CSCU9Q5 - Database Principles and Applications

Credits

20 credits at SCQF level 10, Undergraduate Course

Prerequisites

None

Learning Outcomes

  • A practical and theoretical knowledge of Database Management Systems, using MySQL as an example
  • Familiarity with MySQL and interfacing to it with PHP
  • An understanding of the crucial role of databases for information systems
  • An understanding of the commercial implications of good database design
  • Ability to design and implement a practical database
  • An understanding of the general principles of database management
  • Awareness of the different interface styles that are available for modern DBMSs
  • The ability to apply theory and techniques to previously unseen problems without reference to notes, and to work independently and under a time constraint.

Transferable skills: Ability to see how data management skills can be applied in any context, and to see how data of any type can be given regular structure.

Contents

  • The rationale of Database Management Systems (DBMS) and their role within organisations
  • The ANSI-SPARC three-level model of DBMSs
  • The relational data model, and the operators of relational algebra
  • EAR modelling and normalisation
  • Implementing decompositions and loading databases
  • SQL
  • PHP and WWW interfacing
  • Back-up and concurrency
  • Distribution of database components
  • Administration and management of DBMSs: professional and legal issues including Data Protection
  • Commercial considerations of database design and use

Assessment

One assignment worth 40%, examination 60%.

Requirements

In order to obtain a pass grade for the unit you must:

  • Submit all items of assessed coursework
  • Attend the examination.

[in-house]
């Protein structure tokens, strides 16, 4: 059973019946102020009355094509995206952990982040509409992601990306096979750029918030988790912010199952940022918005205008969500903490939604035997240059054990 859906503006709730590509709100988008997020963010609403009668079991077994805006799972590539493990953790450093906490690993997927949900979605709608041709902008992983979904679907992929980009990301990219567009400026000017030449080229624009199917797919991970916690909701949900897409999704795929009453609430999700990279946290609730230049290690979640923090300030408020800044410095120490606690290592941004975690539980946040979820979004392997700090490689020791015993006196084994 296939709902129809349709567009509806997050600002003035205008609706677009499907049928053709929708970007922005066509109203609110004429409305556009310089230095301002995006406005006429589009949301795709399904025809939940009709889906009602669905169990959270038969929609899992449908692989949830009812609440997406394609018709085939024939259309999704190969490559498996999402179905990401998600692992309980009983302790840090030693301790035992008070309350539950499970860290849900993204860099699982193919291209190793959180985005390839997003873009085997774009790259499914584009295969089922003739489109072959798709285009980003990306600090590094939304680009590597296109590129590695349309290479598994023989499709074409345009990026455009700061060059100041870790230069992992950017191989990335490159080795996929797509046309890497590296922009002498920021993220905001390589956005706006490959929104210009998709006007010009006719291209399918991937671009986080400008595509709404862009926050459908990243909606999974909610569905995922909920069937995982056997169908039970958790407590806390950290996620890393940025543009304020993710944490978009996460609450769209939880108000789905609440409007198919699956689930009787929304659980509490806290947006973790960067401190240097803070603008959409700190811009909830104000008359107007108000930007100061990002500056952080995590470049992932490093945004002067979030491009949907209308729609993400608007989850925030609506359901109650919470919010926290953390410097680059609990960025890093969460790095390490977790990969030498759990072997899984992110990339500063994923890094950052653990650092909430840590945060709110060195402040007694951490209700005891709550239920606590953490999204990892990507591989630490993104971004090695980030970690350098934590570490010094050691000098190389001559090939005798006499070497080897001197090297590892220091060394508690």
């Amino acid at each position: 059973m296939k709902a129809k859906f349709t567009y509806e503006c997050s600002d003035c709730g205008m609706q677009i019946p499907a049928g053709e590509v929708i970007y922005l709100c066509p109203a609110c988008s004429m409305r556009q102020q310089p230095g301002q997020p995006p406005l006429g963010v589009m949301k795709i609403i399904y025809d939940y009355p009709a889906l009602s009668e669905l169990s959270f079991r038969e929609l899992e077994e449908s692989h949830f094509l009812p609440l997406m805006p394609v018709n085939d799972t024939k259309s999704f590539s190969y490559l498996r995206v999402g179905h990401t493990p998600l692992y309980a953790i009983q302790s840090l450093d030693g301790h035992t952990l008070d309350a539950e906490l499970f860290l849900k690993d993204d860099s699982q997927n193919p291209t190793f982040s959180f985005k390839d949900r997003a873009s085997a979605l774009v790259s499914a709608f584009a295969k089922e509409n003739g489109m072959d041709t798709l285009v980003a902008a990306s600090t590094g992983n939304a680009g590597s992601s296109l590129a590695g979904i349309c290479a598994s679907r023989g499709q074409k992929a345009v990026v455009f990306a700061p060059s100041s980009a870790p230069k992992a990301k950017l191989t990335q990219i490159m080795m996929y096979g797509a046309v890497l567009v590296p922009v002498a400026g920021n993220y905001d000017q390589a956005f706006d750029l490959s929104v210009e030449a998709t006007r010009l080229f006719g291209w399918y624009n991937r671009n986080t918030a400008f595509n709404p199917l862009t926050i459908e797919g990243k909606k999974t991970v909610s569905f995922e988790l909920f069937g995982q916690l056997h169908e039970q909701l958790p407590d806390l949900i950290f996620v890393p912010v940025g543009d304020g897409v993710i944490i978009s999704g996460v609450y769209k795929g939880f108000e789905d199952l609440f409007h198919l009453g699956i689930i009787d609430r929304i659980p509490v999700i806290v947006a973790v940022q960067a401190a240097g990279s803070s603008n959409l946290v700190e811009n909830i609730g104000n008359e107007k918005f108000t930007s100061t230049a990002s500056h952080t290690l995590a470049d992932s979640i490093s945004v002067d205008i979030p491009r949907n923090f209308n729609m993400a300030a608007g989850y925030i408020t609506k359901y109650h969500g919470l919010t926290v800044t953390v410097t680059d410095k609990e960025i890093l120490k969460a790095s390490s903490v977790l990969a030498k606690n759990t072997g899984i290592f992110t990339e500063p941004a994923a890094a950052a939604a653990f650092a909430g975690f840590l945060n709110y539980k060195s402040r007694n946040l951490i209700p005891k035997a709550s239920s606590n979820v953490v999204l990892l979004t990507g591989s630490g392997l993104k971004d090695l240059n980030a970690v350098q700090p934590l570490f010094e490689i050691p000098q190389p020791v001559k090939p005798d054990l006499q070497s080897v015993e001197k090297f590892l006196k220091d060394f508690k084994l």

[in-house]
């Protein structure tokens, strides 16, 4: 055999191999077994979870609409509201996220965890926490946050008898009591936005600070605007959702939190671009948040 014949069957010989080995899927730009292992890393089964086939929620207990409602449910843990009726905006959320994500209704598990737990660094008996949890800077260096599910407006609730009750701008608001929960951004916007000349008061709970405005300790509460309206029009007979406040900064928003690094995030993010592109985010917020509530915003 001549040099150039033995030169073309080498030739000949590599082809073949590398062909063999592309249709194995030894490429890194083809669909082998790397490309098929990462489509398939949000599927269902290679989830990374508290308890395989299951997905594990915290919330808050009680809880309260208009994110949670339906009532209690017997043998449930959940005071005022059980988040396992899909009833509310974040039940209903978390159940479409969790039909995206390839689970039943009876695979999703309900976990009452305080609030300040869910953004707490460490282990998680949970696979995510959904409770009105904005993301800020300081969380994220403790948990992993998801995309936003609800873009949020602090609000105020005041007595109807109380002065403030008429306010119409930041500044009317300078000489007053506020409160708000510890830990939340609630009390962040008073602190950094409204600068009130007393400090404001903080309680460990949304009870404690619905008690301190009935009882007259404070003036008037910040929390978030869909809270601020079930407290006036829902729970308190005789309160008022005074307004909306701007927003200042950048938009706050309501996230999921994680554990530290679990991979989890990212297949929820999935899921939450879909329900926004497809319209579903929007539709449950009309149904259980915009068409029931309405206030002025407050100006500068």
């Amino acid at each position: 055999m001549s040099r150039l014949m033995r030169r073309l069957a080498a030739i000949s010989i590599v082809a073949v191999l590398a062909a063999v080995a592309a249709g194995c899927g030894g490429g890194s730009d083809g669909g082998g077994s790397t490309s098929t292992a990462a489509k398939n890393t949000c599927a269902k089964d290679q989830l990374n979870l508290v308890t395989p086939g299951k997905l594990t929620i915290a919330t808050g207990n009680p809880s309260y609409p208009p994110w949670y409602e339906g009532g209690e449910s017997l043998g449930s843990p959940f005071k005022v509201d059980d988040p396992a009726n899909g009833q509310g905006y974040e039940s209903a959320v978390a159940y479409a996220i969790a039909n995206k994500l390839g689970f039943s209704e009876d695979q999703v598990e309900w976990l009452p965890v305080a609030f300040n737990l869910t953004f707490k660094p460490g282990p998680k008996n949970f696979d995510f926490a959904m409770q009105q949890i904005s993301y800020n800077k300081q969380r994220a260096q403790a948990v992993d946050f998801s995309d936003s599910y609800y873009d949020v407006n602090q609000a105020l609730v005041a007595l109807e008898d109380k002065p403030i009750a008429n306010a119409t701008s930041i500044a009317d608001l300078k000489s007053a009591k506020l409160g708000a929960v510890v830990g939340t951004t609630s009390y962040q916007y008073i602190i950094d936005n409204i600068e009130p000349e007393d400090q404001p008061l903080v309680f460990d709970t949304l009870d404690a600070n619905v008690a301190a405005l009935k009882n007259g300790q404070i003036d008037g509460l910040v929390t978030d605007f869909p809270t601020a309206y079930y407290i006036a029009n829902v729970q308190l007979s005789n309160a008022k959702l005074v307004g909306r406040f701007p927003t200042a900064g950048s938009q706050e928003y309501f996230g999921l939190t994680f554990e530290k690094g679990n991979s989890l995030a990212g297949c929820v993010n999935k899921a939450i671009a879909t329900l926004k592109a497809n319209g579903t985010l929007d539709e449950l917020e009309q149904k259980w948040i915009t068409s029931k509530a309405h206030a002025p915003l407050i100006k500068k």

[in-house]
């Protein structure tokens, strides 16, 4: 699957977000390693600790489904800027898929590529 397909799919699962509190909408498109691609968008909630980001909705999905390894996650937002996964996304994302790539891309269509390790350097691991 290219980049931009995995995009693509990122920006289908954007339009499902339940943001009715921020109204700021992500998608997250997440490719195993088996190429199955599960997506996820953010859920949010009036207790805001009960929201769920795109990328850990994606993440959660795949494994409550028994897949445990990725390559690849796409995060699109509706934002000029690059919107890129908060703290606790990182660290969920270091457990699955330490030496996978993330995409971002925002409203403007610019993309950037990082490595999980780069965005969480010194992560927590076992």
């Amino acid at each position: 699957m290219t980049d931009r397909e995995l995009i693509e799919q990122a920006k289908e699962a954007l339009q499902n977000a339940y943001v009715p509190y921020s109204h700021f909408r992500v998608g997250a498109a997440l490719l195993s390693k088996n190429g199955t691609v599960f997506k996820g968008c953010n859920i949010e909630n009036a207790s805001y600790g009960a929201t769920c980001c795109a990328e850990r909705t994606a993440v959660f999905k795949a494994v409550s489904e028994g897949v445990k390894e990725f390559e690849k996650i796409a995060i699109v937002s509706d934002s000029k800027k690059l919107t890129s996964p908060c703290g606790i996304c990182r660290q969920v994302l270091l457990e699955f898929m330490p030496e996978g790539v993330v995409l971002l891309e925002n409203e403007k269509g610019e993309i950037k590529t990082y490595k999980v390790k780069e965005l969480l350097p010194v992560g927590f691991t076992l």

Non-submission of the assessed coursework will result in the award of No Grade for the module as a whole. Assessed coursework submitted late will be accepted up to five days after the submission date (or expiry of any agreed extension) but the grade will be lowered by one grade point per day or part thereof. After five days the piece of work will be deemed a non-submission, and will result in the award of No Grade for the module as a whole. This rule (regarding coursework) may be relaxed for students who can show good cause for failure to submit. Good cause may include illness (for which a medical certificate or other evidence will be required).

If a student is unable to attend the Main examination, he/she must apply to the Student Programmes Office for a Deferred examination. If a Deferred examination is not granted, then the Examiners may allow a Repeat examination.

Students who obtain a grade 4A, 4B or 4C for the module following the main examination will be eligible for a Repeat examination. The grade awarded following a Repeat examination is capped at 3C.

Attendance

You are expected to attend all lectures, tutorials, and practical classes, in order to derive the maximum benefit from your time at University. It is your responsibility to make the most of the opportunities for education offered to you by the University.

Plagiarism

Plagiarism means presenting the work of others as though it were your own. The University takes a very serious view of plagiarism, and the penalties can be severe (ranging from a reduced grade in the assessment, through a fail grade for the module, to expulsion from the University for more serious, or repeated, offences). See the University guidelines on this at http://www.quality.stir.ac.uk/ac-policy/Misconduct.php

Handbook

You will receive a copy of the Computing Science student handbook. You should read this carefully, particularly the sections on assessment and plagiarism. There is also useful information in there about course structure, which will help you plan your future module choices in Computing. The handbook is also available online at http://www.cs.stir.ac.uk/courses/ug-handbook.pdf

Textbooks

  • Learning PHP and MySQL by Michele E. Davis and Jon A. Phillips, O'Reilly is the main book for the course. You will find copies in the library.
  • Colin Ritchie, Relational Database Principles: 2nd Edition, Continuum, 2002. ISBN: 0-8264-5713-4. A good introduction, covering the major themes of the unit. Recommended for purchase but not essential.
  • Thomas Connolly & Carolyn Begg, Database Systems: 4th Edition, Addison-Wesley, 2005. ISBN 0-321-29401-7. Expensive, but very complete and authoritative. Excellent for further reading.

Practicals

There will be two hour practicals most weeks. Times and locations will be posted on the course web site.

Assignment

There will be one assignment worth 40% of the total course mark.

Further information and teaching materials for this module.

© University of Stirling FK9 4LA Scotland UK • Telephone +44 1786 473171 • Scottish Charity No SC011159
Portal Logon